History paints her as a villainess who murdered her young female servants and bathed in their blood. Evil, ruthless, and vain, Erzsebet Bathory has been considered one of the most evil and vile women in history. Rebecca Johns give Erzsebet the beautiful, complex, and misunderstood countess a different portrayal in her novel "The Countess". "The Countess" takes a look at Erzsebet and provides a more complex look at a woman who supposedly bathed in blood and enjoyed murdering young servant girls.
"The Countess" is told from the perspective of Erzsbet Bathory herself. The novel jumps back and forth between Erzsebet's imprisonment for her heinous crimes and her telling the account of her whole life in writing to her beloved son. Erzsebet grew up with loving parents including a glamorous mother who helped shape her life. Erzsebet was well-educated and a member of one of the most noble houses in Hungary. She was a prize for marriage. At a young age, Erzsebet becomes betrothed to Ferenc Nadasdy, another member of a powerful family. Ferenc and Erzsebet do not hit off as Ferenc prefers the company of the servants girls in the house and Erzsebet dangerously turns to Ferenc's cousin. Erzsebet grows frustrated with the treatment of her ill-bred, ungrateful, and foolish servant girls and with her more trusted servants begins to punish them brutally. Ferenc and Erzsebet eventually bond and grow to love one another, but the death of Ferenc pushes Erzsebet into further desperation. Desperate to protect her children's inheritance and constantly humiliated by those in her life, Erzsebet goes down a dangerous road of punishment towards her servants which leads to a beloved friend and former love betraying her and leading to her downfall and imprisonment. This novel is a full look at the life of Erzsebet.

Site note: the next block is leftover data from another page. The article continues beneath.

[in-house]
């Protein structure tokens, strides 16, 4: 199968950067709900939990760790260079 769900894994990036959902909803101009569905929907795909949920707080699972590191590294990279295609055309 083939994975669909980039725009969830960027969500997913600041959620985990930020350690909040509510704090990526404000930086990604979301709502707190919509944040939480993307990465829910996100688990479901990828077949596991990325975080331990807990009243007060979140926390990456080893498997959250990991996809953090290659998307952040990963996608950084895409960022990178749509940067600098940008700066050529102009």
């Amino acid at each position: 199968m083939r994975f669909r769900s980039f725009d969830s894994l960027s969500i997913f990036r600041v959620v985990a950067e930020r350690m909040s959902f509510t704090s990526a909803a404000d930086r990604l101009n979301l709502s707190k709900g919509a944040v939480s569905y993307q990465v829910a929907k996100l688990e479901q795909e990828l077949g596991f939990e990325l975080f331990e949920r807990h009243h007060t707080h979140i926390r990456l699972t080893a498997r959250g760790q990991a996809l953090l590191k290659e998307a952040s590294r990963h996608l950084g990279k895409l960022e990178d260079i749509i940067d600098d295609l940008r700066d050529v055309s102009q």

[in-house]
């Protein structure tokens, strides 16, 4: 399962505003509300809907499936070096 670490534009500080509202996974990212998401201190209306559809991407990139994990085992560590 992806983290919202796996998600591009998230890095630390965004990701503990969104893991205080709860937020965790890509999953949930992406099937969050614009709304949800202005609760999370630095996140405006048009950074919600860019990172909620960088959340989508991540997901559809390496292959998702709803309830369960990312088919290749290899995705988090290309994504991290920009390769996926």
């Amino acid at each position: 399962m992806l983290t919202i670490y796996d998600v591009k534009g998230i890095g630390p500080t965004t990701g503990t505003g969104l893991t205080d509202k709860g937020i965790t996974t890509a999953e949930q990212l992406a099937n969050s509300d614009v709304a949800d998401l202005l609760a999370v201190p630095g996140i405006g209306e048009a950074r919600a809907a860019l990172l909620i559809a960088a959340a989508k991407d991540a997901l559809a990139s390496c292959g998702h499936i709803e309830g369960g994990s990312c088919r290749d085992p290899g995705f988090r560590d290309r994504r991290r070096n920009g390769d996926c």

"The Countess" is an absolutely wonderful novel. Johns provides readers a complex and well-rounded portrayal of Erzsebet. Readers will find themselves sympathizing with Erzsebet as she is constantly humiliated by the people in her life, feeling her frustrations with the haughty and lazy servant girls, and cringing as she unleashes brutal punishment on them. Erzsebet's love for her family and her children shine through as does her intelligence, beauty, and strength. Johns gives readers a fairer portrayal which is more than just a woman who murdered servants and had no care in the world when she did it.
Powerfully written and completely engrossing, "The Countess" is one of those novels you will not want to put down. Johns has completely succeeded in providing a different and fascinating portrayal of Erzsebet Bathory.
To purchase "The Countess": http://www.amazon.com/Countess-Novel-Elizabeth-Bathory/dp/0307588467
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